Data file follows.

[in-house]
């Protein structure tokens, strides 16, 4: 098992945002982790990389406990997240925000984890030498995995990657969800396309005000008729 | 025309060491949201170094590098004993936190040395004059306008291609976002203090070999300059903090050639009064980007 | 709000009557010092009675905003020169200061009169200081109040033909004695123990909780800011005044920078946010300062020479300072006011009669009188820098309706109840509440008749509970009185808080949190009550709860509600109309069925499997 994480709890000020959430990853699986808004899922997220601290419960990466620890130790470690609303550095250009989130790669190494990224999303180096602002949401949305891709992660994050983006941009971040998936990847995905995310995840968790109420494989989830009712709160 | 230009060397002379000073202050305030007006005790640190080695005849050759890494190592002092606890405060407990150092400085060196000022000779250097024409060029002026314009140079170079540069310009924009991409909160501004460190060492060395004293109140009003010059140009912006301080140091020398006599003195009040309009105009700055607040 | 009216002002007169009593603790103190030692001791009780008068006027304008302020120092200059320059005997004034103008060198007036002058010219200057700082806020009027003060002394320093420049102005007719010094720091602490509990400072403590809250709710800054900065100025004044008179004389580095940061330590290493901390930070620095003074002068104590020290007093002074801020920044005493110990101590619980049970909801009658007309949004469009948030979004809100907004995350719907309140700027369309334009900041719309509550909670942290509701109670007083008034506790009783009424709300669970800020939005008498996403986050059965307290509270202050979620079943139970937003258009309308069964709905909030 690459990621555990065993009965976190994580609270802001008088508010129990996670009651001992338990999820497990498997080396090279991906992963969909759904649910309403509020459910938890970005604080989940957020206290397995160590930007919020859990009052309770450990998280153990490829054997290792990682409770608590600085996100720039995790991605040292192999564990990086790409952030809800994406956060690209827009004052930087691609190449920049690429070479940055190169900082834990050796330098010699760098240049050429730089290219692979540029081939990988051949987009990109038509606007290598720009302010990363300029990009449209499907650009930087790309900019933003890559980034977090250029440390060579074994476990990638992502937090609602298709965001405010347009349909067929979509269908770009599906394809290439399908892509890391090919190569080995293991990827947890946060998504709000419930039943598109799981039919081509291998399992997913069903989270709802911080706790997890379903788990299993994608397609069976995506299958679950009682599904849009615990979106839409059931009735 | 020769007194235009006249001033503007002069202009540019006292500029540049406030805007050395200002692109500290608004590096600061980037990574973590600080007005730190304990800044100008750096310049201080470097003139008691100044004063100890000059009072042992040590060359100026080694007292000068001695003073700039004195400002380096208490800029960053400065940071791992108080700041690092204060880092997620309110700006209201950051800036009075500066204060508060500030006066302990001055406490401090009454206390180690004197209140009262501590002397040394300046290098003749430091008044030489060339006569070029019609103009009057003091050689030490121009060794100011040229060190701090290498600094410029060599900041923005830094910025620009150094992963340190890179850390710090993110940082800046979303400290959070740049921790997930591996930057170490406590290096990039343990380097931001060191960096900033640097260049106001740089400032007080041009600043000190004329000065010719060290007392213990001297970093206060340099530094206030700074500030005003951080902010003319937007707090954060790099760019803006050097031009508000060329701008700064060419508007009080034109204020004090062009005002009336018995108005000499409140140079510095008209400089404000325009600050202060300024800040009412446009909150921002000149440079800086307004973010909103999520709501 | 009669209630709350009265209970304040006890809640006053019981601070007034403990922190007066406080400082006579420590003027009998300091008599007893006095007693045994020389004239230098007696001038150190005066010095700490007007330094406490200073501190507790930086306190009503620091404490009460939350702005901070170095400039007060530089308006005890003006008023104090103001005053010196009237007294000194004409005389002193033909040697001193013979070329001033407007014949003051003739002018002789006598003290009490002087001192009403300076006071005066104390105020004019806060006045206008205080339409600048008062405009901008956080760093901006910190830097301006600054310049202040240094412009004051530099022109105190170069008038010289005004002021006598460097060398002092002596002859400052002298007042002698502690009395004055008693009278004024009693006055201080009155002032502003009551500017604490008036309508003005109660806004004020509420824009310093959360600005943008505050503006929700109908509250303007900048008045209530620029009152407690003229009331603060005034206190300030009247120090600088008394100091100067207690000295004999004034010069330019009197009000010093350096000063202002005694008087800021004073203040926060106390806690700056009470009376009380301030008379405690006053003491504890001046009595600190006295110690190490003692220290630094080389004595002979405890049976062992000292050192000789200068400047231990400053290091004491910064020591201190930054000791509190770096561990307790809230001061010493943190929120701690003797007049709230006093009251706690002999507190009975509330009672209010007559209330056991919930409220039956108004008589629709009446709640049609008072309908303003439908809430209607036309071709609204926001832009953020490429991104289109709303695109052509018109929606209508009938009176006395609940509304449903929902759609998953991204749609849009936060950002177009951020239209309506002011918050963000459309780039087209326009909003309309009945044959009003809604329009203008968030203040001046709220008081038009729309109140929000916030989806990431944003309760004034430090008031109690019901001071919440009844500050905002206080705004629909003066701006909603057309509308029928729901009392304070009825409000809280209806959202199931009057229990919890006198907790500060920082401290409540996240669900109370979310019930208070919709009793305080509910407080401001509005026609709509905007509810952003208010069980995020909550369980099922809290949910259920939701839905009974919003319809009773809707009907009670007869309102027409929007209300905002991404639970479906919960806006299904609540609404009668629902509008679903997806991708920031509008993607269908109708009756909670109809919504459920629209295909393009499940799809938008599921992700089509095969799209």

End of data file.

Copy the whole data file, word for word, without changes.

[in-house]
């Protein structure tokens, strides 16, 4: 098992945002982790990389406990997240925000984890030498995995990657969800396309005000008729 | 025309060491949201170094590098004993936190040395004059306008291609976002203090070999300059903090050639009064980007 | 709000009557010092009675905003020169200061009169200081109040033909004695123990909780800011005044920078946010300062020479300072006011009669009188820098309706109840509440008749509970009185808080949190009550709860509600109309069925499997 994480709890000020959430990853699986808004899922997220601290419960990466620890130790470690609303550095250009989130790669190494990224999303180096602002949401949305891709992660994050983006941009971040998936990847995905995310995840968790109420494989989830009712709160 | 230009060397002379000073202050305030007006005790640190080695005849050759890494190592002092606890405060407990150092400085060196000022000779250097024409060029002026314009140079170079540069310009924009991409909160501004460190060492060395004293109140009003010059140009912006301080140091020398006599003195009040309009105009700055607040 | 009216002002007169009593603790103190030692001791009780008068006027304008302020120092200059320059005997004034103008060198007036002058010219200057700082806020009027003060002394320093420049102005007719010094720091602490509990400072403590809250709710800054900065100025004044008179004389580095940061330590290493901390930070620095003074002068104590020290007093002074801020920044005493110990101590619980049970909801009658007309949004469009948030979004809100907004995350719907309140700027369309334009900041719309509550909670942290509701109670007083008034506790009783009424709300669970800020939005008498996403986050059965307290509270202050979620079943139970937003258009309308069964709905909030 690459990621555990065993009965976190994580609270802001008088508010129990996670009651001992338990999820497990498997080396090279991906992963969909759904649910309403509020459910938890970005604080989940957020206290397995160590930007919020859990009052309770450990998280153990490829054997290792990682409770608590600085996100720039995790991605040292192999564990990086790409952030809800994406956060690209827009004052930087691609190449920049690429070479940055190169900082834990050796330098010699760098240049050429730089290219692979540029081939990988051949987009990109038509606007290598720009302010990363300029990009449209499907650009930087790309900019933003890559980034977090250029440390060579074994476990990638992502937090609602298709965001405010347009349909067929979509269908770009599906394809290439399908892509890391090919190569080995293991990827947890946060998504709000419930039943598109799981039919081509291998399992997913069903989270709802911080706790997890379903788990299993994608397609069976995506299958679950009682599904849009615990979106839409059931009735 | 020769007194235009006249001033503007002069202009540019006292500029540049406030805007050395200002692109500290608004590096600061980037990574973590600080007005730190304990800044100008750096310049201080470097003139008691100044004063100890000059009072042992040590060359100026080694007292000068001695003073700039004195400002380096208490800029960053400065940071791992108080700041690092204060880092997620309110700006209201950051800036009075500066204060508060500030006066302990001055406490401090009454206390180690004197209140009262501590002397040394300046290098003749430091008044030489060339006569070029019609103009009057003091050689030490121009060794100011040229060190701090290498600094410029060599900041923005830094910025620009150094992963340190890179850390710090993110940082800046979303400290959070740049921790997930591996930057170490406590290096990039343990380097931001060191960096900033640097260049106001740089400032007080041009600043000190004329000065010719060290007392213990001297970093206060340099530094206030700074500030005003951080902010003319937007707090954060790099760019803006050097031009508000060329701008700064060419508007009080034109204020004090062009005002009336018995108005000499409140140079510095008209400089404000325009600050202060300024800040009412446009909150921002000149440079800086307004973010909103999520709501 | 009669209630709350009265209970304040006890809640006053019981601070007034403990922190007066406080400082006579420590003027009998300091008599007893006095007693045994020389004239230098007696001038150190005066010095700490007007330094406490200073501190507790930086306190009503620091404490009460939350702005901070170095400039007060530089308006005890003006008023104090103001005053010196009237007294000194004409005389002193033909040697001193013979070329001033407007014949003051003739002018002789006598003290009490002087001192009403300076006071005066104390105020004019806060006045206008205080339409600048008062405009901008956080760093901006910190830097301006600054310049202040240094412009004051530099022109105190170069008038010289005004002021006598460097060398002092002596002859400052002298007042002698502690009395004055008693009278004024009693006055201080009155002032502003009551500017604490008036309508003005109660806004004020509420824009310093959360600005943008505050503006929700109908509250303007900048008045209530620029009152407690003229009331603060005034206190300030009247120090600088008394100091100067207690000295004999004034010069330019009197009000010093350096000063202002005694008087800021004073203040926060106390806690700056009470009376009380301030008379405690006053003491504890001046009595600190006295110690190490003692220290630094080389004595002979405890049976062992000292050192000789200068400047231990400053290091004491910064020591201190930054000791509190770096561990307790809230001061010493943190929120701690003797007049709230006093009251706690002999507190009975509330009672209010007559209330056991919930409220039956108004008589629709009446709640049609008072309908303003439908809430209607036309071709609204926001832009953020490429991104289109709303695109052509018109929606209508009938009176006395609940509304449903929902759609998953991204749609849009936060950002177009951020239209309506002011918050963000459309780039087209326009909003309309009945044959009003809604329009203008968030203040001046709220008081038009729309109140929000916030989806990431944003309760004034430090008031109690019901001071919440009844500050905002206080705004629909003066701006909603057309509308029928729901009392304070009825409000809280209806959202199931009057229990919890006198907790500060920082401290409540996240669900109370979310019930208070919709009793305080509910407080401001509005026609709509905007509810952003208010069980995020909550369980099922809290949910259920939701839905009974919003319809009773809707009907009670007869309102027409929007209300905002991404639970479906919960806006299904609540609404009668629902509008679903997806991708920031509008993607269908109708009756909670109809919504459920629209295909393009499940799809938008599921992700089509095969799209």